Coley offers five elements to guide graduates’ success

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Cal Poly Pomona President Dr. Soraya Coley ’72 receives honorary degree. Photo Credit: Robert Williams

Lincoln University’s first alumna president of a college or university, Soraya Coley ’72, touted five “elements” of her own essential life lessons as a road map to success for graduates during her address Friday at Lincoln University’s 157th Commencement.  

Dr. Coley, who became the sixth president of California State Polytechnic University, Pomona (Cal Poly Pomona) and was awarded an honorary degree during the ceremony, explained to graduates that their degree alone did not assure success, but rather what they do and how they engage that “will determine the trajectory of your life.”

“I’m reminded of a Nike commercial a couple years ago,” she said.  “It’s not about the shoes, and I might add, the degree, the clothes, the cars and all the external trappings of life.  It’s about knowing where you are going, not forgetting where you started.  It’s about having the courage to fail and not breaking when you are broken. Taking everything you’ve been given and making something better.  It’s about work before glory and what’s inside you.  It’s doing what they say you can’t. It’s not about the shoes. It’s about what you do in them. It’s about who you were born to be. Become legendary.”

Coley, who has over 25 years of academic and administrative experience, had served as provost and vice president for Academic Affairs at California State University, Bakersfield, and was senior research fellow at Children and Family Future’s National Center on Child Welfare and Substance Abuse. She has also served as provost and vice president for Academic Affairs at Alliant International University, and is professor emeritus at California State University, Fullerton, where she served as dean of the College of Human Development and Community Service.

She earned her bachelor’s degree from Lincoln, and both her master’s degree in social planning and social research and her doctorate degree in social planning and policy at Bryn Mawr College’s School of Social Work and Social Research.  She is married to Lt. Col. (Ret.) Ron Coley.

Coley’s five “elements” were expectations, action, persistence, seeking and maintaining options and discovering your purpose. She explained that expectations and action went hand in hand since action moves one toward their expectations and that expectations were critical because if “you have no or low expectations you will behave in ways that don’t matter.”

“It is not a disgrace to not reach the stars, but it is a disgrace to not have stars to reach,” Coley said.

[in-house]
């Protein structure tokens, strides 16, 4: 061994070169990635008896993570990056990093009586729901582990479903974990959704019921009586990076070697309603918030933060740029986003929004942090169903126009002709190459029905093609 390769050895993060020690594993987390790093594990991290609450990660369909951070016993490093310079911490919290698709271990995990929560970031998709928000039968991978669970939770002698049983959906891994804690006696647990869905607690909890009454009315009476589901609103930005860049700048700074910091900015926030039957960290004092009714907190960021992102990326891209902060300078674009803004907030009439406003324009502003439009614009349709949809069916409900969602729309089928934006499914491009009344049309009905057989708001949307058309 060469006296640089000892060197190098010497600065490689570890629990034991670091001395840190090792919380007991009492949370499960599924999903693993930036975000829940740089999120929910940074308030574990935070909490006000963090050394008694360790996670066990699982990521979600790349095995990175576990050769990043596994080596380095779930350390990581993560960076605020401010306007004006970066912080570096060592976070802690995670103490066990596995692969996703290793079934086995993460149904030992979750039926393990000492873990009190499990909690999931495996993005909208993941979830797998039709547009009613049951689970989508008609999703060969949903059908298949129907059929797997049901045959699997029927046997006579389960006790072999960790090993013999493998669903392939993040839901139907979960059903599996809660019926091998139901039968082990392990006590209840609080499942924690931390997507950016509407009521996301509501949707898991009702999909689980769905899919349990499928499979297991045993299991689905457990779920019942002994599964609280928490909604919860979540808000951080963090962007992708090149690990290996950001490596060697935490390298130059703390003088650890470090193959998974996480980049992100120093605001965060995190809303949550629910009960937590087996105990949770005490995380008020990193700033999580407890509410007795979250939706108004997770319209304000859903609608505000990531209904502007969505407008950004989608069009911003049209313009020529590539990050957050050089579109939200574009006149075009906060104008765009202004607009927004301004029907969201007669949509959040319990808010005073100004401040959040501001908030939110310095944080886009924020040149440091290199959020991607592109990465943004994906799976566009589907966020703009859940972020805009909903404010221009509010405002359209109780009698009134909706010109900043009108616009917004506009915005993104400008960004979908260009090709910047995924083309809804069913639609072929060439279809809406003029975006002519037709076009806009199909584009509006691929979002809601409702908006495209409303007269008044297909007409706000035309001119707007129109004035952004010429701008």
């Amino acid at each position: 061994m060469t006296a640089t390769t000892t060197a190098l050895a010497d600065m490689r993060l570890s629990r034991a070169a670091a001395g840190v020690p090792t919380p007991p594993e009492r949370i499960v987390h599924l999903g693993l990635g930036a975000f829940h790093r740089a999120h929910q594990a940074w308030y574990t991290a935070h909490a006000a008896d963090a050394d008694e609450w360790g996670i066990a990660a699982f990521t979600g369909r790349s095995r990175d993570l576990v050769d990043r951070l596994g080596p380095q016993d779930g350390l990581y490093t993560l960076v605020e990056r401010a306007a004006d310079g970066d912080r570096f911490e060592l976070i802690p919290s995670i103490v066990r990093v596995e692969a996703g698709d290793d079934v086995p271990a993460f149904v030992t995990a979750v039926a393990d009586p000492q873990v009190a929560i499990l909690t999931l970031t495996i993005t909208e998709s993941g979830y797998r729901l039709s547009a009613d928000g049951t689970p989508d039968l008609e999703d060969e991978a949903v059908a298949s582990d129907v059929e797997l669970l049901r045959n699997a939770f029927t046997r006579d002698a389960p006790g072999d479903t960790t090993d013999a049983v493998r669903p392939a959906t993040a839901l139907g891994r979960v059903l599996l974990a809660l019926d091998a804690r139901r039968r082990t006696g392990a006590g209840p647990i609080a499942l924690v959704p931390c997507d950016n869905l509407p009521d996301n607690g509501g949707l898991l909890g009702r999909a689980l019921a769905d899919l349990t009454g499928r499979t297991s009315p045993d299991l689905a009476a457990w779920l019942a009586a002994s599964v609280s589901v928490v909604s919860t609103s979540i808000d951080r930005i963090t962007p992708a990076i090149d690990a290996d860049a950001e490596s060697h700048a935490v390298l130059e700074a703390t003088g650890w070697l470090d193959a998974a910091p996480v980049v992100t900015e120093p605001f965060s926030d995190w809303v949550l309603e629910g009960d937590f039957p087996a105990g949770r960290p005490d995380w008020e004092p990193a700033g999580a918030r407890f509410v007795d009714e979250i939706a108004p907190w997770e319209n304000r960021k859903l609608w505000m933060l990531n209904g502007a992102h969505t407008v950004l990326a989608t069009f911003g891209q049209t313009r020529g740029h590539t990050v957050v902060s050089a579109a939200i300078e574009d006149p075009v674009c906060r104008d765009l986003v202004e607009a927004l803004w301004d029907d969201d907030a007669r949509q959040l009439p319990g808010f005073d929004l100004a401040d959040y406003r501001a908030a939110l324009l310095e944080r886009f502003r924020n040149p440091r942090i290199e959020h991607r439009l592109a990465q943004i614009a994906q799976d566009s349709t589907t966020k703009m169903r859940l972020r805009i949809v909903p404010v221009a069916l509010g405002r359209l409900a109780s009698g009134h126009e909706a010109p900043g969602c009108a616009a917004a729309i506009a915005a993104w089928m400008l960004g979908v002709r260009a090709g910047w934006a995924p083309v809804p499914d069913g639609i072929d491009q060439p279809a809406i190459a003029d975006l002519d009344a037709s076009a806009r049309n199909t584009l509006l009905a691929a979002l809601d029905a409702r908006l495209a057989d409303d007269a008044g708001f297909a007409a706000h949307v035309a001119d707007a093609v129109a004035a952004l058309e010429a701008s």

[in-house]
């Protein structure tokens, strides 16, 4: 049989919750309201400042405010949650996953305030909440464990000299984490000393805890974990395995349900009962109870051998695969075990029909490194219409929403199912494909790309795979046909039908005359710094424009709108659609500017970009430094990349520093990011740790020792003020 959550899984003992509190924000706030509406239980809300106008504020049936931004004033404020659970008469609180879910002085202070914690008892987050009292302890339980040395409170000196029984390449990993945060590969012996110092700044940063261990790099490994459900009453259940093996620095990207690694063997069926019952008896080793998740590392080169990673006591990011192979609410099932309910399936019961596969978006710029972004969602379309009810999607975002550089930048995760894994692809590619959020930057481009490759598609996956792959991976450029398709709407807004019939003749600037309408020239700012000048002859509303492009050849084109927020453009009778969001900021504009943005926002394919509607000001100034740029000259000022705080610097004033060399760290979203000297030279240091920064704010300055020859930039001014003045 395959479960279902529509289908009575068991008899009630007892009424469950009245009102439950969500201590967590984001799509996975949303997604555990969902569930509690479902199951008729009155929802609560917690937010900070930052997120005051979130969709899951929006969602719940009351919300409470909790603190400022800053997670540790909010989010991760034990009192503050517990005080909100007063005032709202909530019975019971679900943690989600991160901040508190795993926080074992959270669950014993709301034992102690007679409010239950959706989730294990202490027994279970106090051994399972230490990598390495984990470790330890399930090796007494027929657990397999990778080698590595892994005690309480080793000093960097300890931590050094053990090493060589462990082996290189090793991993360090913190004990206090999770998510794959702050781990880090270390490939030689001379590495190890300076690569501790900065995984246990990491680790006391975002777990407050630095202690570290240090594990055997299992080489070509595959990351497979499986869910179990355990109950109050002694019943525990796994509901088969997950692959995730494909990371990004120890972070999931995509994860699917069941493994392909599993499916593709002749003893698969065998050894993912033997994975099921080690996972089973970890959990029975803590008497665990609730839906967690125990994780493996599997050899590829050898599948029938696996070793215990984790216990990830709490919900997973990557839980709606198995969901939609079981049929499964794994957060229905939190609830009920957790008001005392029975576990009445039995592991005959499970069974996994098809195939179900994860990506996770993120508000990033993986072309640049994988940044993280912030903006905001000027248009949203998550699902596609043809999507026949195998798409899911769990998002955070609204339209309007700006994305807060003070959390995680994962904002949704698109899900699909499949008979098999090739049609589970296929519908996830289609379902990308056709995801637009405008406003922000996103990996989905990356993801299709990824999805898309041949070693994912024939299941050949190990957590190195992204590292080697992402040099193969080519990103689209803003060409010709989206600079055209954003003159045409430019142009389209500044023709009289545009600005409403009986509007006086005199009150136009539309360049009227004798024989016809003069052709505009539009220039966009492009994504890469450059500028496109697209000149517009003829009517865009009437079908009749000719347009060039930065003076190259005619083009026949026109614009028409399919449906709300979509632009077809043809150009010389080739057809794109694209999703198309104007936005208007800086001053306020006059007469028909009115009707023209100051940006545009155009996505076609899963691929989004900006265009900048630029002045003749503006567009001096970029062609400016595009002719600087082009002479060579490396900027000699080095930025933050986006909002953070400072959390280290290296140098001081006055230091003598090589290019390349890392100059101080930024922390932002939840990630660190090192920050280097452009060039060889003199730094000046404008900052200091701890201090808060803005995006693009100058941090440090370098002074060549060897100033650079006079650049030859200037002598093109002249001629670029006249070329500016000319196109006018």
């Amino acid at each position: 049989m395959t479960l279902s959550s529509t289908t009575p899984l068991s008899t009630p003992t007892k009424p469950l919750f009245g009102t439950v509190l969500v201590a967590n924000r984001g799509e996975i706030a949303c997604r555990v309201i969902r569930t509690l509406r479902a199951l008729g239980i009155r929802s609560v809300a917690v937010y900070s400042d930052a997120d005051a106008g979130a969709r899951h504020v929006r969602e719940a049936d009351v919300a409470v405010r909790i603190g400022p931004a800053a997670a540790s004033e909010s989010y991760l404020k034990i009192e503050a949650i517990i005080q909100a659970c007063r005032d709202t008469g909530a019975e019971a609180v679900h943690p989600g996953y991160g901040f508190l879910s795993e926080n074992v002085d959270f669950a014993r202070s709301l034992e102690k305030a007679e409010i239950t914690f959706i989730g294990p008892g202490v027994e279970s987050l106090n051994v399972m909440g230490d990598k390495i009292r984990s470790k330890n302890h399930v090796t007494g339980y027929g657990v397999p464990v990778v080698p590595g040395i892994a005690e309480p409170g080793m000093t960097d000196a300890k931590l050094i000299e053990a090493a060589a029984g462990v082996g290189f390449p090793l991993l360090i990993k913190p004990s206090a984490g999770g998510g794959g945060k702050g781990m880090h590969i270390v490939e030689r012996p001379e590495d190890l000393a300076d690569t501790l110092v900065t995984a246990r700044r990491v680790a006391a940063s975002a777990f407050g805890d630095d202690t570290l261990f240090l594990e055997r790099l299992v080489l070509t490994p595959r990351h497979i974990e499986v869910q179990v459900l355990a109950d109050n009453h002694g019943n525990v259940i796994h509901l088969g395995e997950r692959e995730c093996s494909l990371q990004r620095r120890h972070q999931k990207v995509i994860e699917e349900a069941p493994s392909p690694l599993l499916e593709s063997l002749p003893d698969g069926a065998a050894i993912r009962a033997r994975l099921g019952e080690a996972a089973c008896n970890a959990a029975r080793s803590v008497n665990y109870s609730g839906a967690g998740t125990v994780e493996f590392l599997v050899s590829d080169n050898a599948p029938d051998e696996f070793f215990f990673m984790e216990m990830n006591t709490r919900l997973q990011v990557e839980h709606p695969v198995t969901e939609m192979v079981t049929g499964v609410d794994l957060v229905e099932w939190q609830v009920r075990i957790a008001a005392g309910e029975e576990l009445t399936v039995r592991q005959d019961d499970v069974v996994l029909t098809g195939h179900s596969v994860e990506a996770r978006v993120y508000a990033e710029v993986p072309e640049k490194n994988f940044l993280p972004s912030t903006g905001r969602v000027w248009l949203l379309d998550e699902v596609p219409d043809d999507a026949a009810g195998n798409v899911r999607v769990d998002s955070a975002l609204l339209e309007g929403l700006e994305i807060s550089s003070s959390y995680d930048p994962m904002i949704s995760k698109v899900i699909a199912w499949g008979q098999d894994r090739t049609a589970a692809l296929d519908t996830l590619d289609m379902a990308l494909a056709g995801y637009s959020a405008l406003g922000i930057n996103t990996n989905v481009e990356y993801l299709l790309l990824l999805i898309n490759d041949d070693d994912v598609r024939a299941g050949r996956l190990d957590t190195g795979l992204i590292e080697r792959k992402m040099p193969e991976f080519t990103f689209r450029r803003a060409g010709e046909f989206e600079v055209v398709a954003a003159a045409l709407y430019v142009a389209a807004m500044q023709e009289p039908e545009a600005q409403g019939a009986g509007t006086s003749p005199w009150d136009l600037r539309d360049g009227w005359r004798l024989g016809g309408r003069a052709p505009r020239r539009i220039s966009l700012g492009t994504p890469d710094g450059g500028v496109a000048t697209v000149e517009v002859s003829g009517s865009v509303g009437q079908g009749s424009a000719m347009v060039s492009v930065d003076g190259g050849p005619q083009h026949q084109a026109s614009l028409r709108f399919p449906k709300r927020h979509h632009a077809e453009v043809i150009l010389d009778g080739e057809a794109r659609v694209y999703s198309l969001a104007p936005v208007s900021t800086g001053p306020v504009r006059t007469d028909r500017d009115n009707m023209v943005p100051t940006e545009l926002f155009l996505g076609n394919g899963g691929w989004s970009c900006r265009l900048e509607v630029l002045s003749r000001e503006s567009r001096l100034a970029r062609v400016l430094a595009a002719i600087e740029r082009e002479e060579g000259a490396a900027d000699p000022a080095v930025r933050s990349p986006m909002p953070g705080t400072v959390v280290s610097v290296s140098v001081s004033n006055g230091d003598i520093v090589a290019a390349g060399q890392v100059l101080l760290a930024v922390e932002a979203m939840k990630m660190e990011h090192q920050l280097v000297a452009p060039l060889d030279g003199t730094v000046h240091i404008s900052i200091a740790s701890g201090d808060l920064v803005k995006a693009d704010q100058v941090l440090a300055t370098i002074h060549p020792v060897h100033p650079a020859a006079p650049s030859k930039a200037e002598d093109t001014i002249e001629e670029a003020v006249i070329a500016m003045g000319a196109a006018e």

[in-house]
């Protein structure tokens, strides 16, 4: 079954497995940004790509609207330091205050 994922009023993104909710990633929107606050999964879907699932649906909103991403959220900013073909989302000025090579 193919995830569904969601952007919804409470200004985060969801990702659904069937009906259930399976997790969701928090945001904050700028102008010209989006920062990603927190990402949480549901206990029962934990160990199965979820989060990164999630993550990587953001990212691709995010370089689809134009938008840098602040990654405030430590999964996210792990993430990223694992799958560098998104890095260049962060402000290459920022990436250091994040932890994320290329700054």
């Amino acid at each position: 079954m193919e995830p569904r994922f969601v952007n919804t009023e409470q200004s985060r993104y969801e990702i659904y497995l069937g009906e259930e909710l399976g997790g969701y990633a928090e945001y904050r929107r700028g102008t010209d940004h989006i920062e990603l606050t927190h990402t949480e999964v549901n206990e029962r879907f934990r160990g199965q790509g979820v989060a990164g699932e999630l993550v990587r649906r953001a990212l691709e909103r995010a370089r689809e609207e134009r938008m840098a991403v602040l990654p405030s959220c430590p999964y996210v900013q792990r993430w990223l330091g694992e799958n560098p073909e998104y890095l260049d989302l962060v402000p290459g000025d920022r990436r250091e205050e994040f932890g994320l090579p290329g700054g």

Persistence, she added, would move them through their failures, by learning from them, and to keep moving forward.  She illustrated her point by reciting Maya Angelou’s poem, “And Still I Rise.”

Her fourth element, seeking and maintaining options, means that a person needs broad experiences that allow them to continue learning and growing so they can adapt to a changing world with more choices.

“If you only know one thing and never expand, you will not remain competitive,” she said.  “Going to college and achieving a degree opens up options for you and going to Lincoln provided me opportunities and options that I would not have had if I stayed in North Carolina and not attended college.”

Lastly, discover your purpose, she said.

“You have talents and gifts that are still unfolding and you may not readily know what they are, but be open to the advice of mentors and pursue those areas that seem to interest and align with your curiosity and passion.”

Namibian Prime Minister Saara Kuugongelwa-Amadhila ’94 receives honorary degree. Photo Credit: Robert Williams

In addition to Coley, another Lincoln alumna Saara Kuugongelwa-Amadhila ’94, who was named and sworn in as the fourth prime minister of Namibia and the first woman in that capacity in March 2015, was awarded an honorary degree.

Reynta Nyasha Scales named Valedictorian. Photo Credit: Robert Williams

Reynta Nyasha Scales, a biology major from Prince George’s County, Md., was named valedictorian. Scales, who earned a 4.0 GPA, will attend medical school in the fall at Penn State Medical School.

During her address, Scales likened her class’s academic journey to their own actual travels through Oxford and parts of rural Chester County, Pa.

“Now living in the Lincoln University area as a driver or passenger, we’ve all experienced those back roads to Delaware late at night or the foggy drives down Route 1. Better yet, we’ve all got stuck behind the Amish carriages and tried to use our city driving skills to pass them,” she said. “These driving experiences sound a lot like late night studying all to prepare for an exam or throwing together a paper a day before it is due. We have even been through points of foggy view of how our grades may end up at the end of the semester or what the plan would be for after graduation. We’ve even gotten stuck behind some Amish carriages like finding some unexpected negative balances on our web advisor or not receiving the scholarship you were hoping to . . .  Despite having these challenges on the road, we adapted to them. We kept our GPS’s on and we kept pushing. Even through our road rage during these four years we have thankfully made it past these challenges and are sitting in the seats of college graduates.”

By Eric Christopher Webb ’91, Director, Office of Communications & Public Relations